During the divorce process, marital assets must be divided and distributed. As with marriage, finances during divorce can be a very contentious subject. This can be especially true when one spouse is a spendthrift, has substance abuse problems, wantonly gambles, or otherwise wastes a couple’s assets. In cases like these, a temporary financial restraining order (TRO) may be necessary.

What Is a Temporary Financial Restraining Order?

Some states have automatic financial restraining orders that kick in once someone files for divorce. But in Illinois, a spouse must apply for a TRO. A TRO allows spouses to ensure the other spouse does not waste marital property during the divorce process. Many high-net-worth couples use TROs, but anyone can get one if they are filing for divorce and are worried their spouse will be reckless with finances.

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DuPage County division of assets attorneyA number of recent studies, including a survey by the National Endowment for Financial Education, found that 40 percent of American adults have been deceptive about money with their spouse, and about 75 percent admit that financial deceit has affected their relationships. Considering these statistics, it is not surprising that one of the most contentious issues in a divorce is the division of assets. It is not uncommon for one spouse to try to hide assets from the other in order to avoid having to share them in the divorce.

Finding Hidden Assets

When couples are dissolving their marriage, they are required to provide financial affidavits to the court which reveal any assets they have. Although providing false information to the court is illegal, many spouses would rather take their chances and lie about their assets so they do not have to share them with their soon-to-be ex-spouse.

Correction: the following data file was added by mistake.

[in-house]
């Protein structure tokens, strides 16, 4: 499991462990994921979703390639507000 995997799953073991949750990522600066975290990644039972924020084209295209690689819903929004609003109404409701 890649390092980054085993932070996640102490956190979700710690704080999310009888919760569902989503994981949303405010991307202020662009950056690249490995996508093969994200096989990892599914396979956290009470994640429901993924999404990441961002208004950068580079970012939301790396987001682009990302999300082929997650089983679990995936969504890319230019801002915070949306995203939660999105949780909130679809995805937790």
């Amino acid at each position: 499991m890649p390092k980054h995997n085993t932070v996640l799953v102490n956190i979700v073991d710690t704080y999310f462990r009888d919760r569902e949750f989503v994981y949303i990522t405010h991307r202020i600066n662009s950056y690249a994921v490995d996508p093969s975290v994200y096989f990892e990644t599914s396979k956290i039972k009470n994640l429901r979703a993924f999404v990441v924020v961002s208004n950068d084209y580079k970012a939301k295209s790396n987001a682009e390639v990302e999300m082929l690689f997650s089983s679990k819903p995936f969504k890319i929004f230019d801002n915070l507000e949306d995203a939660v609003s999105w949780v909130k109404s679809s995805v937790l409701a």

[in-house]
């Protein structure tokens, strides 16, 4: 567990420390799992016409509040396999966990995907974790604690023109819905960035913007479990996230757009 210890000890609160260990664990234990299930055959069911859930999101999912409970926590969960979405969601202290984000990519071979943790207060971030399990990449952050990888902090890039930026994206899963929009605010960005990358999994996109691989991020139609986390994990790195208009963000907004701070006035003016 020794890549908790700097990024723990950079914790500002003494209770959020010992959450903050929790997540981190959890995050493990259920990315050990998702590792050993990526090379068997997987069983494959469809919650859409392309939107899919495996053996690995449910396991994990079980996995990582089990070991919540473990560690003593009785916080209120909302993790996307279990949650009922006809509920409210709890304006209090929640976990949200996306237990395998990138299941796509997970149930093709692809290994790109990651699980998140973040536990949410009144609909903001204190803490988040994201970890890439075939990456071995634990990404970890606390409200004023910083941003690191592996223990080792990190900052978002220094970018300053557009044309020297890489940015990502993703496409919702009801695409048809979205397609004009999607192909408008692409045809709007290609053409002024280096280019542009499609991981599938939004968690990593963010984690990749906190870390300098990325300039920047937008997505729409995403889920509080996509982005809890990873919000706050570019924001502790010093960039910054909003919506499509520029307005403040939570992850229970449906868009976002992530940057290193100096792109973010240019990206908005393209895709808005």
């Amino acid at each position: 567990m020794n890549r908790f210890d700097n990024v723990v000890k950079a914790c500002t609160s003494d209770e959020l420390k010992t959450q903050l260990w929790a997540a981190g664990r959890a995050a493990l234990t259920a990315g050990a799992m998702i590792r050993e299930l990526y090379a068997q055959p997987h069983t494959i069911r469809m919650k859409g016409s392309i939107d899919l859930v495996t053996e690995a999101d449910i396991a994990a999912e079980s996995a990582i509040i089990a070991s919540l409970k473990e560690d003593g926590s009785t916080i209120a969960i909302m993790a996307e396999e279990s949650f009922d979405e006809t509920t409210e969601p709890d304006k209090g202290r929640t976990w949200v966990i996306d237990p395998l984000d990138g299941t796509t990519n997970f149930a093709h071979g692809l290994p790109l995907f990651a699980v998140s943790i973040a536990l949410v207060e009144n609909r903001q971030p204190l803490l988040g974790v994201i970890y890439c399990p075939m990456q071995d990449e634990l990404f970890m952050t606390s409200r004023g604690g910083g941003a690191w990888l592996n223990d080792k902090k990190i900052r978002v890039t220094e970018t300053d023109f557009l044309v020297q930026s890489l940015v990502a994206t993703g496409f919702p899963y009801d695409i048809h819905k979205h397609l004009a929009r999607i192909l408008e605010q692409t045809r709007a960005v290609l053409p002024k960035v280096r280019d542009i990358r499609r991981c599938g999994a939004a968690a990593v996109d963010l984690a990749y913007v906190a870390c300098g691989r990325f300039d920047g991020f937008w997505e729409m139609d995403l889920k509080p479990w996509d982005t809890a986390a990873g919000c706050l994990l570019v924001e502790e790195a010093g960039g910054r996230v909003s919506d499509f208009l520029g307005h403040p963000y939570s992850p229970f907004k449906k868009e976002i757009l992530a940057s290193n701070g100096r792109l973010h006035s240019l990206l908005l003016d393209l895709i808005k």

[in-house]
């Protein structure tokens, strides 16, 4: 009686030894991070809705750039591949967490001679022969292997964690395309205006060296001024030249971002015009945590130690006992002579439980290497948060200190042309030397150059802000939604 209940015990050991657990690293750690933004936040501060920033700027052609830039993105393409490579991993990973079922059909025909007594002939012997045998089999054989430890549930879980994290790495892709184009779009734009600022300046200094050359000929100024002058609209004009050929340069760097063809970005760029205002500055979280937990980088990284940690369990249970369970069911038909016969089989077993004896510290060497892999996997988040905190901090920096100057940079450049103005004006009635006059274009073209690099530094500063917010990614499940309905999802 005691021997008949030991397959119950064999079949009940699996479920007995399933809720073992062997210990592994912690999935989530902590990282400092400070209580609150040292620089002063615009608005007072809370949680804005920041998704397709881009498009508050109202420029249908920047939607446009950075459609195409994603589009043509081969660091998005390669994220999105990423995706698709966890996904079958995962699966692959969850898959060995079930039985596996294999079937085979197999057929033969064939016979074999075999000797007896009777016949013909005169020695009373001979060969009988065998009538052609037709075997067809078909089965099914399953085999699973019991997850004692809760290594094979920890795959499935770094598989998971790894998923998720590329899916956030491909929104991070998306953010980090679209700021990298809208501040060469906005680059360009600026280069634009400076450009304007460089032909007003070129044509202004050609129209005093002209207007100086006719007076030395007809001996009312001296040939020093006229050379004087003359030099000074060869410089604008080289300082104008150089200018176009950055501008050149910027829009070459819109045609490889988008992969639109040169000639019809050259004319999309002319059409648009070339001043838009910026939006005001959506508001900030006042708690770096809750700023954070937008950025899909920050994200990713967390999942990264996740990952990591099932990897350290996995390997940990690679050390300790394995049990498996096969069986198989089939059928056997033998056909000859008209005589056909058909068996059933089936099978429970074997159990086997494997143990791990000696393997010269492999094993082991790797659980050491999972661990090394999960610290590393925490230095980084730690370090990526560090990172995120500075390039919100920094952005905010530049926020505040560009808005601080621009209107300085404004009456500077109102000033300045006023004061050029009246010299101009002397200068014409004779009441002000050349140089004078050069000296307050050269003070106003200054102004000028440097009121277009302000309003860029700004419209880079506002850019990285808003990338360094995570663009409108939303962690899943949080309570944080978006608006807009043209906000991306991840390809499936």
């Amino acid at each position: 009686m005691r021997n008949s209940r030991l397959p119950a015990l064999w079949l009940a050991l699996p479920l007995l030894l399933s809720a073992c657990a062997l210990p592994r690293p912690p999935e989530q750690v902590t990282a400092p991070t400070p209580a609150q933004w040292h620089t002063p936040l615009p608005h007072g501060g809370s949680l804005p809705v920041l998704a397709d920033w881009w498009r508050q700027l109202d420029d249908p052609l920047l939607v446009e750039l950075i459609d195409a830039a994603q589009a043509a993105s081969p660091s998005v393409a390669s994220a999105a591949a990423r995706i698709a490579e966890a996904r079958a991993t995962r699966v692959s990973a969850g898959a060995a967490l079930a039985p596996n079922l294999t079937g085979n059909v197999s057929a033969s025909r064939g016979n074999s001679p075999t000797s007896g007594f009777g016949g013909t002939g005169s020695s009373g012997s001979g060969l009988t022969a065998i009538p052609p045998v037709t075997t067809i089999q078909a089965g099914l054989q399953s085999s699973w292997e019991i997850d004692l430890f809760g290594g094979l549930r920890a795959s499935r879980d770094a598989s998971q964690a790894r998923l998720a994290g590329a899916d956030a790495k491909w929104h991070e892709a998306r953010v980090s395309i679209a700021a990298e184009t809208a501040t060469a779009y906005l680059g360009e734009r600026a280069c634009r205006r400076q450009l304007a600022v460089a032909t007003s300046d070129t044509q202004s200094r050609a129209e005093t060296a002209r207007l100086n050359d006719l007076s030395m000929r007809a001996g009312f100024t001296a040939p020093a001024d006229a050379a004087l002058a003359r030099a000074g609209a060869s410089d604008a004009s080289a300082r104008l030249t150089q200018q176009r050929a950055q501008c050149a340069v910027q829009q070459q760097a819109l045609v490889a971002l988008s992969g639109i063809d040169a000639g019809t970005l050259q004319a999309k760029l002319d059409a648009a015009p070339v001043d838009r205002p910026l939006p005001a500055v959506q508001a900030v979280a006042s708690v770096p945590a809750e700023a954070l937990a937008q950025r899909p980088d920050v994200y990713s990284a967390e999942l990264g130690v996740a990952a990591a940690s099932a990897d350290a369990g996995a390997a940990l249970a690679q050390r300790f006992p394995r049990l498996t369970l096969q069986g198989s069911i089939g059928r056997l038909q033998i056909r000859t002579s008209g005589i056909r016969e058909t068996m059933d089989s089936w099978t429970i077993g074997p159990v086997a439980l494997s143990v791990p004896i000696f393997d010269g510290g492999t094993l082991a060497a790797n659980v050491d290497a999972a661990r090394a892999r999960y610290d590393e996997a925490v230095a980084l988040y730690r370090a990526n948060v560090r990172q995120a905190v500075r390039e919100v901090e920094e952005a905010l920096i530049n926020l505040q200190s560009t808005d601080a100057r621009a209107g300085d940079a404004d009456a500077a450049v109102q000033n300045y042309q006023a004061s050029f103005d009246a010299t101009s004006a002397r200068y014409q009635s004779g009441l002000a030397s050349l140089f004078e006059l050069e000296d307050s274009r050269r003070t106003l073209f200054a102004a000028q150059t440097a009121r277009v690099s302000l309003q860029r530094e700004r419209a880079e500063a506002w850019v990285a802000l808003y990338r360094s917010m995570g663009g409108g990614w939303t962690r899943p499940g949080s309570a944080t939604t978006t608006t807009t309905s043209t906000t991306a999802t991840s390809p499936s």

If you are going through a divorce and think that your spouse is hiding assets from you, there are steps that you and your divorce attorney can take in order to find those assets, including:

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Wheaton property division lawyerNearly all financial aspects of divorce are complex, but few are quite as complicated and consequential as the 401(k). When a 401(k) is included in the division of assets, you may find yourself facing costly penalties if you do not take the steps to divide it correctly. Those who try to draw from their 401(k) to cover the expenses of divorce also often find themselves in financial trouble. However, with the assistance of an attorney, you can mitigate the risks of dividing your 401(k) and protect your assets for retirement.

Dividing Retirement Assets With a QDRO

Qualified domestic relations orders, or QDROs, are used to divide employer-sponsored retirement and pension plans in divorce. Their purpose is to allow for the transfer of a portion of the assets to an employee’s spouse without incurring income taxes or early withdrawal penalties. As such, they play a crucial role in preserving retirement savings for both parties in the divorce.

However, employers or third-party plan administrators often charge a fee for dividing a retirement account with a QDRO, so you should be prepared for the possibility of another expense during the divorce process. Fees and costs may increase if the QDRO is not drafted correctly, so it is important to work with an attorney who has significant experience with QDROs and dividing retirement assets.